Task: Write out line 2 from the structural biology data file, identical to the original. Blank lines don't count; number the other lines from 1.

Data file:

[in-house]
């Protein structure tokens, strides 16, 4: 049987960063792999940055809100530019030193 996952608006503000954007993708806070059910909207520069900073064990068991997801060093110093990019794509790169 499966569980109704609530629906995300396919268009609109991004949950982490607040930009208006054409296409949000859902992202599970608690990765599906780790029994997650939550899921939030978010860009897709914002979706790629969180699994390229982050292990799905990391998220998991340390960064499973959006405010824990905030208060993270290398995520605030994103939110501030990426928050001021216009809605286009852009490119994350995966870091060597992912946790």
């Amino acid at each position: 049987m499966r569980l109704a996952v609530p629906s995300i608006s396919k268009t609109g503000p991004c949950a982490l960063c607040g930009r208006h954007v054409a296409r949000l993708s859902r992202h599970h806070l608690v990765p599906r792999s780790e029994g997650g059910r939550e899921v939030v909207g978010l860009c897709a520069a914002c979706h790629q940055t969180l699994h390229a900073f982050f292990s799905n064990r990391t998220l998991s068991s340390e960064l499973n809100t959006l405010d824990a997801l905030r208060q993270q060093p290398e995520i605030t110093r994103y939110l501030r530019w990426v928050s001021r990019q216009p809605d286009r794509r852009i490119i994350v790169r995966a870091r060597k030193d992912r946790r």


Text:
């Protein structure tokens, strides 16, 4: 049987960063792999940055809100530019030193 996952608006503000954007993708806070059910909207520069900073064990068991997801060093110093990019794509790169 499966569980109704609530629906995300396919268009609109991004949950982490607040930009208006054409296409949000859902992202599970608690990765599906780790029994997650939550899921939030978010860009897709914002979706790629969180699994390229982050292990799905990391998220998991340390960064499973959006405010824990905030208060993270290398995520605030994103939110501030990426928050001021216009809605286009852009490119994350995966870091060597992912946790």